By Wendy Lecker
In a decision flouting a clear ban in Michigan’s constitution, an appeals court has upheld a 2016 statute permitting the diversion of public school funds to reimburse expenditures in private schools. The ruling in Council of Organizations & Others for Education about Parochiaid v. State may be appealed to the Michigan Supreme Court.
Education Law Center filed an amicus, or “friend of the court,” brief on behalf of plaintiffs, a coalition of organizations supporting Michigan public schools.
In 1970, Michigan voters, by popular referendum, amended the State constitution to prohibit any funds or property from being appropriated or paid “to directly or indirectly to aid or maintain any private, denominational or other nonpublic, pre-elementary, elementary, or secondary school.” The provision also prohibited any payments to directly or indirectly support the attendance of any student or the employment of any person at such a nonpublic school. As the Michigan Supreme Court found in 1971, a year after the adoption of the provision, the clear purpose of the amendment law was “no public monies to run [nonpublic] schools.”
Despite this express ban, the Michigan legislature enacted a law in 2016, which authorized the use of $2.5 million from Michigan’s general fund for public schools for each of the 2016–2017 and 2017–2018 school years “to reimburse actual costs incurred by nonpublic schools in complying with a health, safety, or welfare requirement mandated by a law or administrative rule of this state.” MCL 388.1752b(1). The costs, to be paid directly to nonpublic schools, cover a wide range of expenses, from the licensing of teachers and other professionals to background checks and compliance with other mandates necessary for the operation of nonpublic schools.
The lower court struck down the law as a clear violation of the plain language of the constitutional ban. The court held that the direct payment to nonpublic schools of public funds to cover the costs of complying with mandates without which the nonpublic schools could not operate rendered the statute unconstitutional on its face.
In a 2-1 ruling, the Michigan Court of Appeals reversed the lower court decision. The majority held that since the funding provided under the law was (1) incidental to teaching in the nonpublic schools, (2) not the “primary function or element necessary for a nonpublic school to exist, operate, and survive,” and (3) does not involve or result in excessive religious entanglement, the law did not violate Michigan’s constitutional prohibition against funding for nonpublic schools.
In a strongly worded dissent, Judge Elizabeth L. Gleicher contended that the majority created “a test of its own making” to carve out a tortured exception to the “resoundingly clear Constitutional language forbidding direct aid.”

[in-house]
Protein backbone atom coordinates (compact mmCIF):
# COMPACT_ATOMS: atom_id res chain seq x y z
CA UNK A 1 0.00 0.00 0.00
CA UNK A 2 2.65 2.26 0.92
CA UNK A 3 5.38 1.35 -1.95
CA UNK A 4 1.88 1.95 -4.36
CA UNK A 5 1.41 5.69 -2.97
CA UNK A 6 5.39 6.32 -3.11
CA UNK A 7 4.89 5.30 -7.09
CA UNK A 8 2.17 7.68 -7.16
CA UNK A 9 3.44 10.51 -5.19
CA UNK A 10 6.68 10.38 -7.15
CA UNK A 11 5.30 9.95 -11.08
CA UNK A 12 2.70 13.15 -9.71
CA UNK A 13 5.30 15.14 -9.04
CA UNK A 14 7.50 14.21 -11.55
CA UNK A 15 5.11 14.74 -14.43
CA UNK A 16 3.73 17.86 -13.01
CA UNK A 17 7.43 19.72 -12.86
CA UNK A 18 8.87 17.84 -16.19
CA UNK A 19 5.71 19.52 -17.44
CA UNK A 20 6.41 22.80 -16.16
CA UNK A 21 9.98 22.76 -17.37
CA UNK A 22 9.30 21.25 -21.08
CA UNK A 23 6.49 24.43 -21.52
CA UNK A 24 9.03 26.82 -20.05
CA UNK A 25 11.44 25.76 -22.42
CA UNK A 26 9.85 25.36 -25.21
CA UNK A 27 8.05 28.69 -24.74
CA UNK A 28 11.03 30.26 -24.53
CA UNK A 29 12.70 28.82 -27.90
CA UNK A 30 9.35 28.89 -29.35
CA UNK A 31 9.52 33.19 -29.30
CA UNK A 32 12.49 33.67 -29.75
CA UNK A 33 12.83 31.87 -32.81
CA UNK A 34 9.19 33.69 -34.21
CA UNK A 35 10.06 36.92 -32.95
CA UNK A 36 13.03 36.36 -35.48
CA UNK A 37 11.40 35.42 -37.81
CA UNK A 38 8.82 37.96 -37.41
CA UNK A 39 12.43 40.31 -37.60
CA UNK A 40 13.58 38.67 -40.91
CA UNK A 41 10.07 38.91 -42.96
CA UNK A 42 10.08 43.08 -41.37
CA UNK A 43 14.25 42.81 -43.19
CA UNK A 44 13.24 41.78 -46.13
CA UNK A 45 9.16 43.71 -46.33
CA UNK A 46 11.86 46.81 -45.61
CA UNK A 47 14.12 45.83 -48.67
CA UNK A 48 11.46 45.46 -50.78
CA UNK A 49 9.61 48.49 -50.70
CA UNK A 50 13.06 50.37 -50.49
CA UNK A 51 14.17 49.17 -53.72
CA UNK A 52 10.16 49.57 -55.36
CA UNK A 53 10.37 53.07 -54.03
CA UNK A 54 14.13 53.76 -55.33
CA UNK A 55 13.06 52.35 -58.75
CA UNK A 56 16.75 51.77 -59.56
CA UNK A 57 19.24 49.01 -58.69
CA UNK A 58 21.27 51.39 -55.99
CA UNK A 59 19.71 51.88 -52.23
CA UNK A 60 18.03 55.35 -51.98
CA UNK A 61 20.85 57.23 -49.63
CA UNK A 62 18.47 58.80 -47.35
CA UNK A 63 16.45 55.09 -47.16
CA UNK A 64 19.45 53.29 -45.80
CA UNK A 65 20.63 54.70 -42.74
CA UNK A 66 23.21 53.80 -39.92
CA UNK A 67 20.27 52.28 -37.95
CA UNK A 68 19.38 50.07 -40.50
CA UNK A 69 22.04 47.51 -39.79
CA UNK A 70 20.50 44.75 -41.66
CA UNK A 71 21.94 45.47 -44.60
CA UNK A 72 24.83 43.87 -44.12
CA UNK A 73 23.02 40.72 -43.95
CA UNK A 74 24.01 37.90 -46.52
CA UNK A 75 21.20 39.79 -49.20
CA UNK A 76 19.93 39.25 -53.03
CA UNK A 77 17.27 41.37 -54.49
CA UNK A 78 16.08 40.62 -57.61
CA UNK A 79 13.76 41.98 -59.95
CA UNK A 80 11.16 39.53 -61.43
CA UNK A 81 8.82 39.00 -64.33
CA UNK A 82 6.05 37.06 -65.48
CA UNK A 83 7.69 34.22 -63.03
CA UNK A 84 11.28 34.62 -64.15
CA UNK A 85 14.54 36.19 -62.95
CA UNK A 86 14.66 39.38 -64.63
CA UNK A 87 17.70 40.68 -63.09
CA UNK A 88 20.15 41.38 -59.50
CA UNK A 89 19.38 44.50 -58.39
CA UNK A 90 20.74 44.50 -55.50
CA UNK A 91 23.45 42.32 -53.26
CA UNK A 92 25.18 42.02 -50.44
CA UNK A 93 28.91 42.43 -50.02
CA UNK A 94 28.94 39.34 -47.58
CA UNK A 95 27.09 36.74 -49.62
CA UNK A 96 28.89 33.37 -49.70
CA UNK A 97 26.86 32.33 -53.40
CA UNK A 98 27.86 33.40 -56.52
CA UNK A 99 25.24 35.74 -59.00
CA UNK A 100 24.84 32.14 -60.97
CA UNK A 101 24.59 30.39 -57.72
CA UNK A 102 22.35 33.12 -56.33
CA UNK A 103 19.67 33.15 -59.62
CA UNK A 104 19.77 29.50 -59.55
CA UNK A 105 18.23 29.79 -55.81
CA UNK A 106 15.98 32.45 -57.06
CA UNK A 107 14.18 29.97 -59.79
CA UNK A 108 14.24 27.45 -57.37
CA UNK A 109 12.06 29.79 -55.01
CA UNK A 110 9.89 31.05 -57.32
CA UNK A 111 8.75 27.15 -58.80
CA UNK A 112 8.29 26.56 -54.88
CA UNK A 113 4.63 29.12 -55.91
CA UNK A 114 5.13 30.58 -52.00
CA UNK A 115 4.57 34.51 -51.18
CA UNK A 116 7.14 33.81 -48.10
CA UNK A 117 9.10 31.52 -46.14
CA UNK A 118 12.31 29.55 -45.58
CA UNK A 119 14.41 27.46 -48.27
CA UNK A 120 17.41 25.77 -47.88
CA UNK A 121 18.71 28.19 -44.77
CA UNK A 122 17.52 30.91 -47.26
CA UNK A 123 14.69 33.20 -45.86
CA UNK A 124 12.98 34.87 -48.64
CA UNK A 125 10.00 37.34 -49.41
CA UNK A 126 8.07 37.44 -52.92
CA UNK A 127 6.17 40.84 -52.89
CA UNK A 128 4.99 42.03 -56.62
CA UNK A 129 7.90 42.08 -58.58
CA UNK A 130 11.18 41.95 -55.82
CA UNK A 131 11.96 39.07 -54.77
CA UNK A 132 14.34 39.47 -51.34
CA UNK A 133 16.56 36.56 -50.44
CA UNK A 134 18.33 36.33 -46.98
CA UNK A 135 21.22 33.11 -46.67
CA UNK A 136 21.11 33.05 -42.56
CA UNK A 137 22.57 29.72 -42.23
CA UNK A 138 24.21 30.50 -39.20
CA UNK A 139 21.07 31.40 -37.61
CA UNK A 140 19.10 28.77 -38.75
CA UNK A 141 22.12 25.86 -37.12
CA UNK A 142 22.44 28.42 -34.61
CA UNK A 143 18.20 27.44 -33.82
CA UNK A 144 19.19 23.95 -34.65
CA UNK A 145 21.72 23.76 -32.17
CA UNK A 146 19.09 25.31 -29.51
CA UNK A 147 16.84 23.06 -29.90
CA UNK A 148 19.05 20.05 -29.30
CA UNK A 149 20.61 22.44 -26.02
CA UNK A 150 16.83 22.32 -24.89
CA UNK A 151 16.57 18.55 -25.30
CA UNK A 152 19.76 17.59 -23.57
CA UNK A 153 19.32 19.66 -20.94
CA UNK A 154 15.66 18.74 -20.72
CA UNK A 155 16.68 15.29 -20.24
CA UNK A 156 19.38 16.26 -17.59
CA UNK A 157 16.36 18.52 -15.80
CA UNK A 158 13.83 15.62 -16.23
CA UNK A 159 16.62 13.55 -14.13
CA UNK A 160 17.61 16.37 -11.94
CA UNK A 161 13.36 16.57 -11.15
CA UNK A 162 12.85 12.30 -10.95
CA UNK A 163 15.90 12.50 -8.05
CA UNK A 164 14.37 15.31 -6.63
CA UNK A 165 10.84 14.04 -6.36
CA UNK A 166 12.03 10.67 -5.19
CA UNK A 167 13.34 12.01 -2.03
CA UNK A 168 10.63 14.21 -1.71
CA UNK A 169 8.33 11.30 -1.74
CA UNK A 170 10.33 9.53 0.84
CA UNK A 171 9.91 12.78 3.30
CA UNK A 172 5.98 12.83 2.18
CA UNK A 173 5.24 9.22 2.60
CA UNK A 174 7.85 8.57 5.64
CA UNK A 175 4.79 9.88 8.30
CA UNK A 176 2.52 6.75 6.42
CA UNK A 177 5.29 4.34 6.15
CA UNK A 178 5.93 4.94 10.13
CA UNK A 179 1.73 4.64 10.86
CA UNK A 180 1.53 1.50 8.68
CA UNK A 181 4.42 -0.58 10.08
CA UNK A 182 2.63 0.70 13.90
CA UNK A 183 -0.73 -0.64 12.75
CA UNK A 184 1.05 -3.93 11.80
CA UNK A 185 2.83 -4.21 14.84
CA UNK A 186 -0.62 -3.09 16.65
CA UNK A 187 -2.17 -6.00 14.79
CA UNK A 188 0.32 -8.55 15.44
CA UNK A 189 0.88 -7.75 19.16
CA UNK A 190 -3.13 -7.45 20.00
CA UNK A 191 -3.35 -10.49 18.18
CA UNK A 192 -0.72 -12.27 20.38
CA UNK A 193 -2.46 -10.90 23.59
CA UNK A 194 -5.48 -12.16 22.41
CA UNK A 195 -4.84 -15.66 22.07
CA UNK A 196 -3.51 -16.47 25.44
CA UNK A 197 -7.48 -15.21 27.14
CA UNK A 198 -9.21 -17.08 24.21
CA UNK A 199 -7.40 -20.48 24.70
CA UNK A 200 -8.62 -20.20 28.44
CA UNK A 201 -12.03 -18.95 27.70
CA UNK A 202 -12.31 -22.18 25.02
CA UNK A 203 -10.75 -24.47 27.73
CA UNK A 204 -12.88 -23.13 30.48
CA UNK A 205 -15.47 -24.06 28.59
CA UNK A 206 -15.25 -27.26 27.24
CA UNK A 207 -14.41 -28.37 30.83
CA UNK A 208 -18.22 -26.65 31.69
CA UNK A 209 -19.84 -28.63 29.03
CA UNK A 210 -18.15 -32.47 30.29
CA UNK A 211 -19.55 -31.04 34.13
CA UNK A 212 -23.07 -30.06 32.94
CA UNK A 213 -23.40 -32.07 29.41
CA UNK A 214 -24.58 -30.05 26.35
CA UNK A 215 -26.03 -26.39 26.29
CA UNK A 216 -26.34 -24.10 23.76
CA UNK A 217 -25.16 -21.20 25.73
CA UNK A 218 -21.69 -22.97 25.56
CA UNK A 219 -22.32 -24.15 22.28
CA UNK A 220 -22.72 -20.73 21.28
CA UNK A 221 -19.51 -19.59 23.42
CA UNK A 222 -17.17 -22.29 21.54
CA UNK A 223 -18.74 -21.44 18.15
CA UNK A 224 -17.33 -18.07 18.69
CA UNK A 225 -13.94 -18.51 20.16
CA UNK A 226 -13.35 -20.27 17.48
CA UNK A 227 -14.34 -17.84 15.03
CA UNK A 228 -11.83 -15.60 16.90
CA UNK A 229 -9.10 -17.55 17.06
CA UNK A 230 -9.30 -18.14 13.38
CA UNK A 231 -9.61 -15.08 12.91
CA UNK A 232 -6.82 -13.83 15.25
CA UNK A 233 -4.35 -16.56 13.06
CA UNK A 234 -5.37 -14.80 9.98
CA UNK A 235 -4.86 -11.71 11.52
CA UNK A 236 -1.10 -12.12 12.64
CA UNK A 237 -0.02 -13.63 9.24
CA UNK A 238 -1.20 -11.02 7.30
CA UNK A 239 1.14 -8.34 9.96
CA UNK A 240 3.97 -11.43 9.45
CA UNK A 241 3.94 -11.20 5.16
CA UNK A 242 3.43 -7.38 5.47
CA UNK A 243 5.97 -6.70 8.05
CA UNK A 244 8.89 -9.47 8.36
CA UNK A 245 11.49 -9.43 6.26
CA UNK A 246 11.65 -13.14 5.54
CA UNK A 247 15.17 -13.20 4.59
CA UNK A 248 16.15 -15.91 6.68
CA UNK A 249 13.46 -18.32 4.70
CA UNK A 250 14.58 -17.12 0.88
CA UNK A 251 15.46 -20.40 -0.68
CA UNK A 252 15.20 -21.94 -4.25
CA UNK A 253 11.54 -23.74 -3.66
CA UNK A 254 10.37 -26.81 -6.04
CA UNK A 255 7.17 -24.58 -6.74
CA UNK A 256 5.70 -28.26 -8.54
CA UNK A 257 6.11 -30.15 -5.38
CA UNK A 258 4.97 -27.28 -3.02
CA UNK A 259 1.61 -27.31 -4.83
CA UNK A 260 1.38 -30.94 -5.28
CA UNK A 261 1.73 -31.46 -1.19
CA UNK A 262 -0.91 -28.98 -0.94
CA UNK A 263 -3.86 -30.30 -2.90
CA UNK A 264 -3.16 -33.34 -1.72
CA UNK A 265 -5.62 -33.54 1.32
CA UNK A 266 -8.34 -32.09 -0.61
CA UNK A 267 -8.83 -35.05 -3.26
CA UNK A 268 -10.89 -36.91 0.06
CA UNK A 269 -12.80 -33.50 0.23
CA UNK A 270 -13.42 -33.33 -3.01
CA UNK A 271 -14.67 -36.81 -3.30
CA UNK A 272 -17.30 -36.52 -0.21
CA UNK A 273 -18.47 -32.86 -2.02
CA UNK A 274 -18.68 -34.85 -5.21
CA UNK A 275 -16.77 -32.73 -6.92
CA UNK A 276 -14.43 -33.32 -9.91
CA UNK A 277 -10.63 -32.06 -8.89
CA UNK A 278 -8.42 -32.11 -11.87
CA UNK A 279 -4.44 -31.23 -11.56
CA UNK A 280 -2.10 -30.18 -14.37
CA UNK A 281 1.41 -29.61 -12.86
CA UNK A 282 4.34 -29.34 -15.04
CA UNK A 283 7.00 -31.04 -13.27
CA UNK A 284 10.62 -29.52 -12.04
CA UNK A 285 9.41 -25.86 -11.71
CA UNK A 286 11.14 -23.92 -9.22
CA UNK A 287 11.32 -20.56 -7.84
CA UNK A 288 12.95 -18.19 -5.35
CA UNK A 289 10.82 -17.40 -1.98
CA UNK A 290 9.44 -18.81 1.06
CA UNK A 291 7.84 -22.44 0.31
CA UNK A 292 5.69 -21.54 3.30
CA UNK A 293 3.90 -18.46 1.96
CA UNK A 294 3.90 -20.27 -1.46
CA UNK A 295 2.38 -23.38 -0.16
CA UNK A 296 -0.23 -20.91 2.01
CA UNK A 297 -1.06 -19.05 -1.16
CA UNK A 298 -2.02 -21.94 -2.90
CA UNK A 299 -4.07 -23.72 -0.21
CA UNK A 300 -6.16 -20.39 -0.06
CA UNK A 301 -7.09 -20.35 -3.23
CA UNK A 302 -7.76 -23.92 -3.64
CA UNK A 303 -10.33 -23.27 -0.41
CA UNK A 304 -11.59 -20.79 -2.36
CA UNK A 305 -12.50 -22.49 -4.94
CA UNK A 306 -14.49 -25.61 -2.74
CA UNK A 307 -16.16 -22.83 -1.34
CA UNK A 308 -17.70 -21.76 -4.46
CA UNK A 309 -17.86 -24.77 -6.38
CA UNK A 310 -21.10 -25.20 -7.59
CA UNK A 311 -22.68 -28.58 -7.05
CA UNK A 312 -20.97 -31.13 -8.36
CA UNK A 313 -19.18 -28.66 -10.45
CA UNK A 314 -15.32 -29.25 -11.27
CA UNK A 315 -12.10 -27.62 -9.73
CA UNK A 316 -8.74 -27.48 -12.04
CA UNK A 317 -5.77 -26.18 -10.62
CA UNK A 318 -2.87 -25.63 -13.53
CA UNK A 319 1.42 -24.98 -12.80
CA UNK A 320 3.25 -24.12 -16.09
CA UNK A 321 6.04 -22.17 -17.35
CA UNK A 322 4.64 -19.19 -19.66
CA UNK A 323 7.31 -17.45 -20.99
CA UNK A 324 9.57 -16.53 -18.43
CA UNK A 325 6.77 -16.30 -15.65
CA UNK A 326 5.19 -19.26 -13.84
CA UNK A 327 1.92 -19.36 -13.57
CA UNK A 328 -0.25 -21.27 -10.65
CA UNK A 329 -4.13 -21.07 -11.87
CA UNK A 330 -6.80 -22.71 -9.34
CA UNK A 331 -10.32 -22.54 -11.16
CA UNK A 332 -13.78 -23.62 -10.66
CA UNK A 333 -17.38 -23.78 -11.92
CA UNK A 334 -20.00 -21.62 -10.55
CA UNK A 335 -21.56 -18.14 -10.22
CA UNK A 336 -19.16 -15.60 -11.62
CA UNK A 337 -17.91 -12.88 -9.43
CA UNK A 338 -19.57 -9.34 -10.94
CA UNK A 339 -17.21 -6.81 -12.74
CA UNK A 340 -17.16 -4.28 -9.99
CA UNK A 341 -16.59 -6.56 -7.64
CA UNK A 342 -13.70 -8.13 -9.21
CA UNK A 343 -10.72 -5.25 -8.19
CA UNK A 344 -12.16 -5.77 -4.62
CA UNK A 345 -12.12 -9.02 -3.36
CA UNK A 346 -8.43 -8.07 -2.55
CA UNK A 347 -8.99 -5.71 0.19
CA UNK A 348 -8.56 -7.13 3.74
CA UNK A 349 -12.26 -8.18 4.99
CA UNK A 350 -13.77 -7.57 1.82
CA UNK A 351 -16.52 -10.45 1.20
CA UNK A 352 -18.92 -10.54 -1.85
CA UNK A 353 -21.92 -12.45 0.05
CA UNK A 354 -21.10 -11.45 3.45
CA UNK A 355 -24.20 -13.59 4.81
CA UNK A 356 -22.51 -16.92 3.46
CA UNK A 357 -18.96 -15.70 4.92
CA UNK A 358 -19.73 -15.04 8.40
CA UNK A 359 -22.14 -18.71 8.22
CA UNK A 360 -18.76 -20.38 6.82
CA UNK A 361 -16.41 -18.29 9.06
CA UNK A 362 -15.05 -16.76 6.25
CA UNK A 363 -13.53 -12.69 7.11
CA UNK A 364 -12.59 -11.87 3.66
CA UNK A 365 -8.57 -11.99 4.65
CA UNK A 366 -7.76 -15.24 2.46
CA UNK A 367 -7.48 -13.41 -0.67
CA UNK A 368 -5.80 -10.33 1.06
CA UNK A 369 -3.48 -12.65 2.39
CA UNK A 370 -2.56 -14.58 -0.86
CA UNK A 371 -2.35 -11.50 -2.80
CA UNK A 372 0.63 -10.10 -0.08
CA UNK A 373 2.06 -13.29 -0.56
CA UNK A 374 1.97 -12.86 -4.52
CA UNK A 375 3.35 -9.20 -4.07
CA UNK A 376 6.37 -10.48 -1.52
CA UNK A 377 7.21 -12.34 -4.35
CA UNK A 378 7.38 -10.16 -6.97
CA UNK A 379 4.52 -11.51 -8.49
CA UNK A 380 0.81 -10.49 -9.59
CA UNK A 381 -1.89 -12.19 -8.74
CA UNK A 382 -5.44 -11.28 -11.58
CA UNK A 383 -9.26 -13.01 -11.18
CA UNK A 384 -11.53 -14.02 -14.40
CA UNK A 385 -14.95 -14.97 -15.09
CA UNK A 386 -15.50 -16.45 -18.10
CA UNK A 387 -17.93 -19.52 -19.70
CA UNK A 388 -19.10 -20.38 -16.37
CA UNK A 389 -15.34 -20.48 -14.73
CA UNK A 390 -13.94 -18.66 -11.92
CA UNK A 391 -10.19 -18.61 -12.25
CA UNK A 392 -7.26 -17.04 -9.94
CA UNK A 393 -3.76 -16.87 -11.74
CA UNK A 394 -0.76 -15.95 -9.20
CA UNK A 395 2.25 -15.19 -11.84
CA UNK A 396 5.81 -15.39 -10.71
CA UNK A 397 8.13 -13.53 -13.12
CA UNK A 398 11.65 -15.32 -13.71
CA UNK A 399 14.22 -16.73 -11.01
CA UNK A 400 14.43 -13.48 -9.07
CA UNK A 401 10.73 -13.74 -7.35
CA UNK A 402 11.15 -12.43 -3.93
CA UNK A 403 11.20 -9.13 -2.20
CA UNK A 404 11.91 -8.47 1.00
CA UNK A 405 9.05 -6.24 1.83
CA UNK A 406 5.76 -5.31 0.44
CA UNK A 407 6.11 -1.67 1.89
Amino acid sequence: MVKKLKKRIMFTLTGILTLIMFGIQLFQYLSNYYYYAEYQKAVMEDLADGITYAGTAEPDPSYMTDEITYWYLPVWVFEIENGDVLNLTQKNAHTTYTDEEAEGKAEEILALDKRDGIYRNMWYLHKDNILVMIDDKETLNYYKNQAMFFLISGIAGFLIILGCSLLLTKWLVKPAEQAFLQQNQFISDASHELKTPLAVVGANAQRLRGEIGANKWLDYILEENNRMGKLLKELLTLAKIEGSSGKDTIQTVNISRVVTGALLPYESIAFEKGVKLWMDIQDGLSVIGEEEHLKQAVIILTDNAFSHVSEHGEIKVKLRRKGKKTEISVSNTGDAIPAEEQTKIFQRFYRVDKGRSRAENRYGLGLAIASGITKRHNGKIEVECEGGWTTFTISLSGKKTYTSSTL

A basic principle of judicial interpretation is to start with the common understanding of the language in the constitutional provision in question. If the language is ambiguous, then a court must look to the circumstances surrounding the adoption of that constitutional provision. Judge Gleicher declared that not only did the majority’s decision contradict the plain language of the constitution, it also “contradicts the people’s will and the well-understood words they approved” in the voter referendum.
Judge Gleicher also wrote that the majority’s ruling conflicts with the 1971 decision in Traverse City School District v. Attorney General. In that decision, the Supreme Court allowed for payments for “shared time” and “auxiliary services” that were already being provided to nonpublic school students by public school districts. Under the new law, the funds are paid directly to the private schools for expenses that are not incidental, but to defray the cost of expenditures necessary for the operation of the schools.
As ELC emphasized in its amicus brief, the backdrop of this case is the well-documented chronic underfunding of Michigan’s public schools, especially in Detroit and other districts with high concentrations of low-income students, English language learners and students with disabilities. A stark example of Michigan underfunding can be seen in Flint, where ELC, along with the ACLU of Michigan, has sued the state in federal court over the extreme lack of teachers, support staff, programs and services required for special education in a district where the need will grow in the wake of the lead crisis.
This case also underscores the need to oppose vouchers that divert public funds to private schools in whatever form they take. In recent years, states have adopted voucher programs that go beyond the traditional “scholarship” funded with direct state appropriations. These include tax credit funded “scholarships” to low-income students, students with disabilities and, recently in Florida, students who allege they’ve been bullied in school. Another program provides so-called “education savings accounts,” where public funds are deposited to pay for private school tuition and other private education expenditures. The Michigan statute at issue in the Council of Organizations case is similar to the appropriation of public funds to reimburse private schools for health and safety expenditures and also, as in New Jersey and New York, to pay for textbooks, security, STEM teachers and other operational expenses.
Wendy Lecker is a Senior Attorney at Education Law Center
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